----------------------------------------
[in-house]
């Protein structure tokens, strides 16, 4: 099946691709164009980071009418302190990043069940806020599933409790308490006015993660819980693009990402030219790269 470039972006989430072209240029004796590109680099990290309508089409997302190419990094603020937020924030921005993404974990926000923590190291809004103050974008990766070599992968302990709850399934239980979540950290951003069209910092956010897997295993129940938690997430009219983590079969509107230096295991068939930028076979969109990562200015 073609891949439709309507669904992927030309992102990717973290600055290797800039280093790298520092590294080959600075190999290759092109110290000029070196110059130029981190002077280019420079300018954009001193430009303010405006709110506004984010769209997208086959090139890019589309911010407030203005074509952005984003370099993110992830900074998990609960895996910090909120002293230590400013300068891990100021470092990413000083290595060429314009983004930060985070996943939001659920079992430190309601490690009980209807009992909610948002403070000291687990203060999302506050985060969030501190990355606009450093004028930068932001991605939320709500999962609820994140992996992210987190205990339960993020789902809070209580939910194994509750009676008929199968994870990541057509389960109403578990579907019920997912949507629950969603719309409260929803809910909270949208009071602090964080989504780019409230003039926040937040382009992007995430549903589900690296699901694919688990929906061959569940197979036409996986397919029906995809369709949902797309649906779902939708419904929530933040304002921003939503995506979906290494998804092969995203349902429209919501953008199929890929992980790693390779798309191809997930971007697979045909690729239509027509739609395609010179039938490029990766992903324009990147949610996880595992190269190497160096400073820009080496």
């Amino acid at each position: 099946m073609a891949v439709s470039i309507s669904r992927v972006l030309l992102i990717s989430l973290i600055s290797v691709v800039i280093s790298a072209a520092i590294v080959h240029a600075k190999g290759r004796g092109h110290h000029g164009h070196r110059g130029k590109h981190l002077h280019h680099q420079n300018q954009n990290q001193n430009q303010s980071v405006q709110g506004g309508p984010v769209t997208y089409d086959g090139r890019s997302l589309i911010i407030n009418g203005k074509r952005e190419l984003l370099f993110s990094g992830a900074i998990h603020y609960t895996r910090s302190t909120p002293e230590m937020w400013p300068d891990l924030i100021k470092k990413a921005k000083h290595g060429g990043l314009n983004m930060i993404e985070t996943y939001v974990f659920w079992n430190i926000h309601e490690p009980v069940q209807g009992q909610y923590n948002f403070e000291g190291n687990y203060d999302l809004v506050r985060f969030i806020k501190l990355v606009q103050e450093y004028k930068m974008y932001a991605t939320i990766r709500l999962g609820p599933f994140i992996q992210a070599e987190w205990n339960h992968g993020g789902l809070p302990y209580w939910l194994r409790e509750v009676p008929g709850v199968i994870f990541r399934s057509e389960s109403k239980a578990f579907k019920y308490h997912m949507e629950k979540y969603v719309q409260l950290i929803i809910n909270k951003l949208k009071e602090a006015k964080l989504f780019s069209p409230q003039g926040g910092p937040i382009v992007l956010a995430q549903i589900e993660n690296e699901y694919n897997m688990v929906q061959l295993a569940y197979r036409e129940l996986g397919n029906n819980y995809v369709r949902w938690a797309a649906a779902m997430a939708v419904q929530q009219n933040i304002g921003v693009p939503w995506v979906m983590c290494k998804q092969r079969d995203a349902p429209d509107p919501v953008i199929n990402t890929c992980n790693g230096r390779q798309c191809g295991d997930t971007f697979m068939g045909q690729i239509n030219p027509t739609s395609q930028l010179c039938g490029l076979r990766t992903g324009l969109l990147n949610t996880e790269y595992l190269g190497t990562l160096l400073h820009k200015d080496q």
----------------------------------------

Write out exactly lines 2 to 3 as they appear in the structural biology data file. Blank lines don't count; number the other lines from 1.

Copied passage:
């Protein structure tokens, strides 16, 4: 099946691709164009980071009418302190990043069940806020599933409790308490006015993660819980693009990402030219790269 470039972006989430072209240029004796590109680099990290309508089409997302190419990094603020937020924030921005993404974990926000923590190291809004103050974008990766070599992968302990709850399934239980979540950290951003069209910092956010897997295993129940938690997430009219983590079969509107230096295991068939930028076979969109990562200015 073609891949439709309507669904992927030309992102990717973290600055290797800039280093790298520092590294080959600075190999290759092109110290000029070196110059130029981190002077280019420079300018954009001193430009303010405006709110506004984010769209997208086959090139890019589309911010407030203005074509952005984003370099993110992830900074998990609960895996910090909120002293230590400013300068891990100021470092990413000083290595060429314009983004930060985070996943939001659920079992430190309601490690009980209807009992909610948002403070000291687990203060999302506050985060969030501190990355606009450093004028930068932001991605939320709500999962609820994140992996992210987190205990339960993020789902809070209580939910194994509750009676008929199968994870990541057509389960109403578990579907019920997912949507629950969603719309409260929803809910909270949208009071602090964080989504780019409230003039926040937040382009992007995430549903589900690296699901694919688990929906061959569940197979036409996986397919029906995809369709949902797309649906779902939708419904929530933040304002921003939503995506979906290494998804092969995203349902429209919501953008199929890929992980790693390779798309191809997930971007697979045909690729239509027509739609395609010179039938490029990766992903324009990147949610996880595992190269190497160096400073820009080496």
């Amino acid at each position: 099946m073609a891949v439709s470039i309507s669904r992927v972006l030309l992102i990717s989430l973290i600055s290797v691709v800039i280093s790298a072209a520092i590294v080959h240029a600075k190999g290759r004796g092109h110290h000029g164009h070196r110059g130029k590109h981190l002077h280019h680099q420079n300018q954009n990290q001193n430009q303010s980071v405006q709110g506004g309508p984010v769209t997208y089409d086959g090139r890019s997302l589309i911010i407030n009418g203005k074509r952005e190419l984003l370099f993110s990094g992830a900074i998990h603020y609960t895996r910090s302190t909120p002293e230590m937020w400013p300068d891990l924030i100021k470092k990413a921005k000083h290595g060429g990043l314009n983004m930060i993404e985070t996943y939001v974990f659920w079992n430190i926000h309601e490690p009980v069940q209807g009992q909610y923590n948002f403070e000291g190291n687990y203060d999302l809004v506050r985060f969030i806020k501190l990355v606009q103050e450093y004028k930068m974008y932001a991605t939320i990766r709500l999962g609820p599933f994140i992996q992210a070599e987190w205990n339960h992968g993020g789902l809070p302990y209580w939910l194994r409790e509750v009676p008929g709850v199968i994870f990541r399934s057509e389960s109403k239980a578990f579907k019920y308490h997912m949507e629950k979540y969603v719309q409260l950290i929803i809910n909270k951003l949208k009071e602090a006015k964080l989504f780019s069209p409230q003039g926040g910092p937040i382009v992007l956010a995430q549903i589900e993660n690296e699901y694919n897997m688990v929906q061959l295993a569940y197979r036409e129940l996986g397919n029906n819980y995809v369709r949902w938690a797309a649906a779902m997430a939708v419904q929530q009219n933040i304002g921003v693009p939503w995506v979906m983590c290494k998804q092969r079969d995203a349902p429209d509107p919501v953008i199929n990402t890929c992980n790693g230096r390779q798309c191809g295991d997930t971007f697979m068939g045909q690729i239509n030219p027509t739609s395609q930028l010179c039938g490029l076979r990766t992903g324009l969109l990147n949610t996880e790269y595992l190269g190497t990562l160096l400073h820009k200015d080496q």